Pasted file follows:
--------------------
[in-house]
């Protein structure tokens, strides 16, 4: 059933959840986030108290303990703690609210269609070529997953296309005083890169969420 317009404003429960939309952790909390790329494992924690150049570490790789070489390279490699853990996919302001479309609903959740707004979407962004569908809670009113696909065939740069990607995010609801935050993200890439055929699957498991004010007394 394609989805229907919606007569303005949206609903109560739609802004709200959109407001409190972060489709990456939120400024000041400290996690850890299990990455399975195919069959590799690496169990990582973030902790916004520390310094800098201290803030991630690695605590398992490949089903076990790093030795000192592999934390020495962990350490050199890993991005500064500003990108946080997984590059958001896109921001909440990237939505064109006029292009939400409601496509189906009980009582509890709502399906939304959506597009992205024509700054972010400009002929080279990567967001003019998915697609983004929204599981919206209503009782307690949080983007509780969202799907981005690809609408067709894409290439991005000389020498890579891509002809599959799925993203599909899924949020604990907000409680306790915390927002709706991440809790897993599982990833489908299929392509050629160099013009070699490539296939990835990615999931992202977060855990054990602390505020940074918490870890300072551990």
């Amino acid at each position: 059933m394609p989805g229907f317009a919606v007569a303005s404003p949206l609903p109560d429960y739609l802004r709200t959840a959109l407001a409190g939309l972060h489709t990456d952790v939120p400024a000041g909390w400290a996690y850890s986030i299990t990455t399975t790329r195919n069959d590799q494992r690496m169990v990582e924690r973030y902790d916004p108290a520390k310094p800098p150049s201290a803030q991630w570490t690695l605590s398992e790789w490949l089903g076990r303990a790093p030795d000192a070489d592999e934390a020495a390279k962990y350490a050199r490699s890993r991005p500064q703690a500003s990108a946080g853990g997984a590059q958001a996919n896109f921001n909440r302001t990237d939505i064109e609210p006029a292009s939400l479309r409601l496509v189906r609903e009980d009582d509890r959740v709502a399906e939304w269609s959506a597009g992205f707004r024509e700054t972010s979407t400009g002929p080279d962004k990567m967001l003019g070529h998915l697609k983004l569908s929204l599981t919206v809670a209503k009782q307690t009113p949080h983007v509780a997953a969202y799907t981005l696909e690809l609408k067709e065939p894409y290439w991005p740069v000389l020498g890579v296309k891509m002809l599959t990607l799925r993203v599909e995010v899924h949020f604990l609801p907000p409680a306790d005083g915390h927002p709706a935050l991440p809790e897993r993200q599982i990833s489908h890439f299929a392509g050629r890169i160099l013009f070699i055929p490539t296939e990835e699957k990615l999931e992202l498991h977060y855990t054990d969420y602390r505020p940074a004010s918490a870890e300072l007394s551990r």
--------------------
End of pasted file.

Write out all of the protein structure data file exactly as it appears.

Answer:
[in-house]
């Protein structure tokens, strides 16, 4: 059933959840986030108290303990703690609210269609070529997953296309005083890169969420 317009404003429960939309952790909390790329494992924690150049570490790789070489390279490699853990996919302001479309609903959740707004979407962004569908809670009113696909065939740069990607995010609801935050993200890439055929699957498991004010007394 394609989805229907919606007569303005949206609903109560739609802004709200959109407001409190972060489709990456939120400024000041400290996690850890299990990455399975195919069959590799690496169990990582973030902790916004520390310094800098201290803030991630690695605590398992490949089903076990790093030795000192592999934390020495962990350490050199890993991005500064500003990108946080997984590059958001896109921001909440990237939505064109006029292009939400409601496509189906009980009582509890709502399906939304959506597009992205024509700054972010400009002929080279990567967001003019998915697609983004929204599981919206209503009782307690949080983007509780969202799907981005690809609408067709894409290439991005000389020498890579891509002809599959799925993203599909899924949020604990907000409680306790915390927002709706991440809790897993599982990833489908299929392509050629160099013009070699490539296939990835990615999931992202977060855990054990602390505020940074918490870890300072551990």
């Amino acid at each position: 059933m394609p989805g229907f317009a919606v007569a303005s404003p949206l609903p109560d429960y739609l802004r709200t959840a959109l407001a409190g939309l972060h489709t990456d952790v939120p400024a000041g909390w400290a996690y850890s986030i299990t990455t399975t790329r195919n069959d590799q494992r690496m169990v990582e924690r973030y902790d916004p108290a520390k310094p800098p150049s201290a803030q991630w570490t690695l605590s398992e790789w490949l089903g076990r303990a790093p030795d000192a070489d592999e934390a020495a390279k962990y350490a050199r490699s890993r991005p500064q703690a500003s990108a946080g853990g997984a590059q958001a996919n896109f921001n909440r302001t990237d939505i064109e609210p006029a292009s939400l479309r409601l496509v189906r609903e009980d009582d509890r959740v709502a399906e939304w269609s959506a597009g992205f707004r024509e700054t972010s979407t400009g002929p080279d962004k990567m967001l003019g070529h998915l697609k983004l569908s929204l599981t919206v809670a209503k009782q307690t009113p949080h983007v509780a997953a969202y799907t981005l696909e690809l609408k067709e065939p894409y290439w991005p740069v000389l020498g890579v296309k891509m002809l599959t990607l799925r993203v599909e995010v899924h949020f604990l609801p907000p409680a306790d005083g915390h927002p709706a935050l991440p809790e897993r993200q599982i990833s489908h890439f299929a392509g050629r890169i160099l013009f070699i055929p490539t296939e990835e699957k990615l999931e992202l498991h977060y855990t054990d969420y602390r505020p940074a004010s918490a870890e300072l007394s551990r």